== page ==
The UFT should acknowledge these abuses and work to end their practices. In fact, The UFT should begin a law suit to negate all observations of ATRs by roving supervisors.
  In conclusion, I am hoping that the UFT will end its silence and publicly stand up for the ATRs, including Guidance Counselors and Social Workers,
James Calantjis

Monday, February 10, 2014

Day 5 in yellow journalism war vs. ACRs/ATRs & no word from the UFT

This is day five since the Daily News began its war against ACRs/ATRs, as discussed here and here. Blame really goes to the New York Times for starting this back in December. Not one UFT official has come to our defense. We applaud chapter leader Arthur Goldstein, who spoke out in our defense, Thursday and today and chapter leader Patrick Walsh, who defended us in his comments at Goldstein's blog.

Goldstein handily rebutted the News' arguments concerning U-rated teachers and formerly accused teachers. Then he wrote in closing, addressing the core point, that there is a lot of stereotyping of ATRs:

Here's my question---how is mentioning these selected cases any different from taking members of a religious or ethnic group, highlighting some accused of behaving in a sensational fashion, and then gently leading readers to the conclusion the entire group was unfit or undesirable?

Our past president Randi Weingarten did produce the 2005 contract which got us here, and she didn't fight the Fair Student Funding formula. But in 2008 she did speak publicly in defense of the pedagogical integrity of teachers in the ATR pool.

"These are good teachers, mostly from closing schools. But rather than create a win-win situation, the system - despite repeated requests - refused to deal with these issues."

Saturday, February 1, 2014

High School ATR gets scolded by a so-called colleague

 An ATR initiates a substitute lesson where there is none, and a colleague retaliates. As often happens, a traveling teacher is placed out of license age range and is placed in awkward circumstances.

I had an incident a few weeks ago where one of our own colleagues (a teacher) at an elementary school became very upset with me, claiming that I do not know how to talk to her first grade class. (I have a high school license.) I was covering the class as a push-in tech teacher (the technology teacher had called in sick). No absentee lesson plans were available.

I began giving the children a piece of paper to create a small timeline and our own colleague (a teacher) cuts me off and says "No, I rather you read this little magazine with them." The children were uninterested and began tossing the magazine in the air. I said to the children in front of their teacher (who was still in the classroom even though I was covering her class) "It is not a good idea to throw those in the air, and it would not be nice if I have to tell your principal that you are playing around with these magazines." At that point this teacher (a colleague) flips out on me, yelling "That's not the way you talk to children. This is not high school!" I was taken aback, like really, in front of these little kids you are yelling at me? She then states you could have brought a book and read to them. I said "Do you want me to read to them? No problem, I will read to them." The teacher then says OUT LOUD in an angry tone, "NO! Just go. Just go, I got this. You can go!"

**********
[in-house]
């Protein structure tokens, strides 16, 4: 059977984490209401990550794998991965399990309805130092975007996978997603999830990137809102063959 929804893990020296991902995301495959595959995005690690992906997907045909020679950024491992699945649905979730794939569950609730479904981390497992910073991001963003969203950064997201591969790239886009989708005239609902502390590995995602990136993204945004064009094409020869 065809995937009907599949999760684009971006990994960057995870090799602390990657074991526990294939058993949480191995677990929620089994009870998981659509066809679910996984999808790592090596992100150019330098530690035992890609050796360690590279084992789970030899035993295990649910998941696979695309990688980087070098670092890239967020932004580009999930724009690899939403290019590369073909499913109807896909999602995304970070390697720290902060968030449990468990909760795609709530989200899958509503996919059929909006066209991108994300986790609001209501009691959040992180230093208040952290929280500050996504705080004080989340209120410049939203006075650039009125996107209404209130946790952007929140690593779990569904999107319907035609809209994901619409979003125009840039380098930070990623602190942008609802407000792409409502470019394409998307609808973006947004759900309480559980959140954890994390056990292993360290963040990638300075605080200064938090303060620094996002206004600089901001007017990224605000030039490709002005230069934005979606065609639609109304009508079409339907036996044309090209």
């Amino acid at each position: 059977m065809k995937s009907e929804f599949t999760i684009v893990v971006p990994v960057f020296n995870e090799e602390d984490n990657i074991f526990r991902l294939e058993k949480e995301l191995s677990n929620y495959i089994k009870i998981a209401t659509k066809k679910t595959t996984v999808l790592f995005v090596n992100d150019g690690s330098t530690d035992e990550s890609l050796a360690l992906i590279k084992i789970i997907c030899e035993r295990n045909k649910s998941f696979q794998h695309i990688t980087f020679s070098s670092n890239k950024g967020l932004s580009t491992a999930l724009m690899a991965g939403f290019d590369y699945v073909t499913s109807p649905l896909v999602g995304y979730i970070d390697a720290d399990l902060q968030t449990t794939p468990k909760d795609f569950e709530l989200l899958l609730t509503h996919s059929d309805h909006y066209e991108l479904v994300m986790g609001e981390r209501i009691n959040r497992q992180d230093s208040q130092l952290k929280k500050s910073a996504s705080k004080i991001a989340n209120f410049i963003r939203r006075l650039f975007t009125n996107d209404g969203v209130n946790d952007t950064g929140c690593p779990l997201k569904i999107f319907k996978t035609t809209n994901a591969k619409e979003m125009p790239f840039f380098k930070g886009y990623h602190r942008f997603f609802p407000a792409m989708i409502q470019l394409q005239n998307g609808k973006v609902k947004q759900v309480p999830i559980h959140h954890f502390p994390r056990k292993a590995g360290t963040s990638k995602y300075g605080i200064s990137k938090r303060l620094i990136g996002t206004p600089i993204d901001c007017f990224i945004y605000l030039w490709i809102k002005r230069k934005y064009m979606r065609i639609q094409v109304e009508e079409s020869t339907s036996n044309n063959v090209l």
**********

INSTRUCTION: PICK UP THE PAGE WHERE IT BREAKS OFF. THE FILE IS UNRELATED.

I left the room a bit shaken and it was 7th period. I went to the teachers lounge and saw the dean and told him the story of my incident and asked him what he thought about what had just happened. He said perhaps she was upset because I mentioned the principal. He also said I should not worry about it. My ATR supervisor came to the school I was assigned to this week and I was handed a letter requesting a meeting with the principal at the school where the incident took place. The letter stated "bring a union rep because this can lead to disciplinary action".

I attended that meeting with the principal, AP and my ATR supervisor were all there trying to make me out to be a trouble-maker. The union chapter leader from their school was present and she was supportive. Long story short, nothing was proven, even though they said I abandoned my post. Principal said he has 90 days to decide if I get a letter in my file. My disappointment is mostly with the teacher who is supposed to be a colleague, yet went out of her way to try to bring trouble to an ATR who is in survival mode already. Thanks for hearing me out. I'm displaced and discouraged and highly disappointed in our own colleagues. I expect it from administration, but from teachers????